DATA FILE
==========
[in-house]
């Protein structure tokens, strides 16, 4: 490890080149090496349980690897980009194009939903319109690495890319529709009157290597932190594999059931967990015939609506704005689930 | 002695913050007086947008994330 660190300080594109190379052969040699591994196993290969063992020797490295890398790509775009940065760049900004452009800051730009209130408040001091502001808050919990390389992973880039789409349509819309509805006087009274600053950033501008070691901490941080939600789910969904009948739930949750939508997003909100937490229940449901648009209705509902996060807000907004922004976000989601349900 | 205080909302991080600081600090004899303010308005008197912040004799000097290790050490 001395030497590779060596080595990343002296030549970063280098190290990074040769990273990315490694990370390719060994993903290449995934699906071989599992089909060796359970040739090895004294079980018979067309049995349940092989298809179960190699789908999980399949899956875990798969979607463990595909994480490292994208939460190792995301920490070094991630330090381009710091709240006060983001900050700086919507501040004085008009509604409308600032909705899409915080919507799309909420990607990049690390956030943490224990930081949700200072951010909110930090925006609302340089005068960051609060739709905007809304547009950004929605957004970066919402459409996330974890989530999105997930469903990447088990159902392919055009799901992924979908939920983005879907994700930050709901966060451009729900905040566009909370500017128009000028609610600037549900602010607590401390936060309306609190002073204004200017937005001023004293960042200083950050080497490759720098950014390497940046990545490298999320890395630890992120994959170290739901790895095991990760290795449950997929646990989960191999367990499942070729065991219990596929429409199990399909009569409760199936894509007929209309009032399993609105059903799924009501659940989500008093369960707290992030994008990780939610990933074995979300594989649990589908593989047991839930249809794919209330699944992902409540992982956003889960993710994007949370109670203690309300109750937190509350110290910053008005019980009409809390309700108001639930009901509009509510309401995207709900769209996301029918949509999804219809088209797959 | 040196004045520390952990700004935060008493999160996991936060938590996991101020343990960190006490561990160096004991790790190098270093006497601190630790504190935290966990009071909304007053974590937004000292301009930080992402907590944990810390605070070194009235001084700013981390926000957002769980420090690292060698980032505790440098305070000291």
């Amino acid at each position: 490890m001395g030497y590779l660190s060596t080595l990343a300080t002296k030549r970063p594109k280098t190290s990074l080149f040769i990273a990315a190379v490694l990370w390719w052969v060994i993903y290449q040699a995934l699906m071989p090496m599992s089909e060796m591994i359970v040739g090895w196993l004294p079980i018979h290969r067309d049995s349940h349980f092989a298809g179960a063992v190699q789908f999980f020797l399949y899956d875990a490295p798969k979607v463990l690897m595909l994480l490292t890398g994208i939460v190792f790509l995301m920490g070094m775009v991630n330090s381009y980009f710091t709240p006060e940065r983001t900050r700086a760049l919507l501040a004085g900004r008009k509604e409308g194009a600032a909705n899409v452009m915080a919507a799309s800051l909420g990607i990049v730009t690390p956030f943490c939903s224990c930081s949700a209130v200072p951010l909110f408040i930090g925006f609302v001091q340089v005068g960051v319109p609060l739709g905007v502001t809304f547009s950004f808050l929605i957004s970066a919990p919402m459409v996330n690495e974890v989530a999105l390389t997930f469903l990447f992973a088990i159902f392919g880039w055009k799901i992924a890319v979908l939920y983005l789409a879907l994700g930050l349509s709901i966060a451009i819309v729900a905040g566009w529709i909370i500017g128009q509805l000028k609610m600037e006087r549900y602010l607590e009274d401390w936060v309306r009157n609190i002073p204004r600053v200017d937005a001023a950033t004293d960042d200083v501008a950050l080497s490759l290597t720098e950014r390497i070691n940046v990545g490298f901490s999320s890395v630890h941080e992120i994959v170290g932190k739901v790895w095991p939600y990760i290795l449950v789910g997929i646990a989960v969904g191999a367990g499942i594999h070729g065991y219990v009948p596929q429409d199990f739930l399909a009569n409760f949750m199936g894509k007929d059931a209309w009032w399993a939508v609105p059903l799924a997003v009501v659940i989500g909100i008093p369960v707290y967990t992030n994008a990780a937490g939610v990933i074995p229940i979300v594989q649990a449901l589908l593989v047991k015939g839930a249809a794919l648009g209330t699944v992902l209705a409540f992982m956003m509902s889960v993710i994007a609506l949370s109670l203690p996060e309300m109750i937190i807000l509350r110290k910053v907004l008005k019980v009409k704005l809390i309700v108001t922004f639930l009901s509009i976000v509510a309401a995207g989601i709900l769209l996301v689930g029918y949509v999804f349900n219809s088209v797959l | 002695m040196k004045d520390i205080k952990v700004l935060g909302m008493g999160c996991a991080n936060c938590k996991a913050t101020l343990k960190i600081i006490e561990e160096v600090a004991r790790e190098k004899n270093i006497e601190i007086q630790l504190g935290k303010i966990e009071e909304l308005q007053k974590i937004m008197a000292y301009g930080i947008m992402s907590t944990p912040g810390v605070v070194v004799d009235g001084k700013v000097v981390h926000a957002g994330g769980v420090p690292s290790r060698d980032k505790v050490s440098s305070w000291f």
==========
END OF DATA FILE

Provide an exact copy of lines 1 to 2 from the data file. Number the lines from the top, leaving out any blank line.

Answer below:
[in-house]
């Protein structure tokens, strides 16, 4: 490890080149090496349980690897980009194009939903319109690495890319529709009157290597932190594999059931967990015939609506704005689930 | 002695913050007086947008994330 660190300080594109190379052969040699591994196993290969063992020797490295890398790509775009940065760049900004452009800051730009209130408040001091502001808050919990390389992973880039789409349509819309509805006087009274600053950033501008070691901490941080939600789910969904009948739930949750939508997003909100937490229940449901648009209705509902996060807000907004922004976000989601349900 | 205080909302991080600081600090004899303010308005008197912040004799000097290790050490 001395030497590779060596080595990343002296030549970063280098190290990074040769990273990315490694990370390719060994993903290449995934699906071989599992089909060796359970040739090895004294079980018979067309049995349940092989298809179960190699789908999980399949899956875990798969979607463990595909994480490292994208939460190792995301920490070094991630330090381009710091709240006060983001900050700086919507501040004085008009509604409308600032909705899409915080919507799309909420990607990049690390956030943490224990930081949700200072951010909110930090925006609302340089005068960051609060739709905007809304547009950004929605957004970066919402459409996330974890989530999105997930469903990447088990159902392919055009799901992924979908939920983005879907994700930050709901966060451009729900905040566009909370500017128009000028609610600037549900602010607590401390936060309306609190002073204004200017937005001023004293960042200083950050080497490759720098950014390497940046990545490298999320890395630890992120994959170290739901790895095991990760290795449950997929646990989960191999367990499942070729065991219990596929429409199990399909009569409760199936894509007929209309009032399993609105059903799924009501659940989500008093369960707290992030994008990780939610990933074995979300594989649990589908593989047991839930249809794919209330699944992902409540992982956003889960993710994007949370109670203690309300109750937190509350110290910053008005019980009409809390309700108001639930009901509009509510309401995207709900769209996301029918949509999804219809088209797959 | 040196004045520390952990700004935060008493999160996991936060938590996991101020343990960190006490561990160096004991790790190098270093006497601190630790504190935290966990009071909304007053974590937004000292301009930080992402907590944990810390605070070194009235001084700013981390926000957002769980420090690292060698980032505790440098305070000291």